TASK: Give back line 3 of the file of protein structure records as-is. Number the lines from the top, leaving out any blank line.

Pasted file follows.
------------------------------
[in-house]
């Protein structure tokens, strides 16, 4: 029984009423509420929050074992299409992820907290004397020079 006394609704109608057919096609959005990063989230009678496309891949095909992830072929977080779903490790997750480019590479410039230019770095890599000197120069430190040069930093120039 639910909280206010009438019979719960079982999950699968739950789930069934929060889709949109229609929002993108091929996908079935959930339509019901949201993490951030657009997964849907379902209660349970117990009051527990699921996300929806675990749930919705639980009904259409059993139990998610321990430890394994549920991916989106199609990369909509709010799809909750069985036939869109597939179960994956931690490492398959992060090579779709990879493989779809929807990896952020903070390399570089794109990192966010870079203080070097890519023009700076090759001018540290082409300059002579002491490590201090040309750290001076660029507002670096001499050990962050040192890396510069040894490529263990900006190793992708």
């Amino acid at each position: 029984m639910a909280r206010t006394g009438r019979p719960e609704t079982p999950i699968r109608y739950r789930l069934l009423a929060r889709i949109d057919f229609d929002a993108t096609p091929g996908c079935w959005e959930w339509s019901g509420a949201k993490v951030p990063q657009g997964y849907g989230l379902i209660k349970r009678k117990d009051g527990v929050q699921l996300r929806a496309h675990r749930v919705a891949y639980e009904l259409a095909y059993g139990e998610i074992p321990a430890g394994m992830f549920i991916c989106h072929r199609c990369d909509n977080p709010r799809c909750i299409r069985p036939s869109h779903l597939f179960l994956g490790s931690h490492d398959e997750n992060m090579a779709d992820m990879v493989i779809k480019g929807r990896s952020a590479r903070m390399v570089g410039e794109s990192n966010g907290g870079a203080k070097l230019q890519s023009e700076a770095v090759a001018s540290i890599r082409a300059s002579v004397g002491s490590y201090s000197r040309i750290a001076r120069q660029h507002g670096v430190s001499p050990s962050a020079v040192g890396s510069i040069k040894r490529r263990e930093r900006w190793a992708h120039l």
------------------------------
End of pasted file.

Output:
């Amino acid at each position: 029984m639910a909280r206010t006394g009438r019979p719960e609704t079982p999950i699968r109608y739950r789930l069934l009423a929060r889709i949109d057919f229609d929002a993108t096609p091929g996908c079935w959005e959930w339509s019901g509420a949201k993490v951030p990063q657009g997964y849907g989230l379902i209660k349970r009678k117990d009051g527990v929050q699921l996300r929806a496309h675990r749930v919705a891949y639980e009904l259409a095909y059993g139990e998610i074992p321990a430890g394994m992830f549920i991916c989106h072929r199609c990369d909509n977080p709010r799809c909750i299409r069985p036939s869109h779903l597939f179960l994956g490790s931690h490492d398959e997750n992060m090579a779709d992820m990879v493989i779809k480019g929807r990896s952020a590479r903070m390399v570089g410039e794109s990192n966010g907290g870079a203080k070097l230019q890519s023009e700076a770095v090759a001018s540290i890599r082409a300059s002579v004397g002491s490590y201090s000197r040309i750290a001076r120069q660029h507002g670096v430190s001499p050990s962050a020079v040192g890396s510069i040069k040894r490529r263990e930093r900006w190793a992708h120039l």